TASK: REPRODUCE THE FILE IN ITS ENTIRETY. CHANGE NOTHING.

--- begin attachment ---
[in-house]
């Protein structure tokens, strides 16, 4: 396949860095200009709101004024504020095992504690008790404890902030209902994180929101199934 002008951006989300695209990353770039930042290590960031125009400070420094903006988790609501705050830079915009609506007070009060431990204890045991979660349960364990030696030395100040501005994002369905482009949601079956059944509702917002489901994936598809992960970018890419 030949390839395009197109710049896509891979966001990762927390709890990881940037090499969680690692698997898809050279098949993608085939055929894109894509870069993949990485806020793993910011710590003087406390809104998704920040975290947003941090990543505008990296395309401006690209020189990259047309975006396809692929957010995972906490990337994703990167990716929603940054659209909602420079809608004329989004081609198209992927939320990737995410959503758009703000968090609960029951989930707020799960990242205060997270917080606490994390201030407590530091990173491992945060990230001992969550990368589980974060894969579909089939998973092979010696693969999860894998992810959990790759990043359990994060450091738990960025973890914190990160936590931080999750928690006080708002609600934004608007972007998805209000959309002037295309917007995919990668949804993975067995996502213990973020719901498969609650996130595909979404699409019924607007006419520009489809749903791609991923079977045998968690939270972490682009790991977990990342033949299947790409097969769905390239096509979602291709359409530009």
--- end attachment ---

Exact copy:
[in-house]
């Protein structure tokens, strides 16, 4: 396949860095200009709101004024504020095992504690008790404890902030209902994180929101199934 002008951006989300695209990353770039930042290590960031125009400070420094903006988790609501705050830079915009609506007070009060431990204890045991979660349960364990030696030395100040501005994002369905482009949601079956059944509702917002489901994936598809992960970018890419 030949390839395009197109710049896509891979966001990762927390709890990881940037090499969680690692698997898809050279098949993608085939055929894109894509870069993949990485806020793993910011710590003087406390809104998704920040975290947003941090990543505008990296395309401006690209020189990259047309975006396809692929957010995972906490990337994703990167990716929603940054659209909602420079809608004329989004081609198209992927939320990737995410959503758009703000968090609960029951989930707020799960990242205060997270917080606490994390201030407590530091990173491992945060990230001992969550990368589980974060894969579909089939998973092979010696693969999860894998992810959990790759990043359990994060450091738990960025973890914190990160936590931080999750928690006080708002609600934004608007972007998805209000959309002037295309917007995919990668949804993975067995996502213990973020719901498969609650996130595909979404699409019924607007006419520009489809749903791609991923079977045998968690939270972490682009790991977990990342033949299947790409097969769905390239096509979602291709359409530009």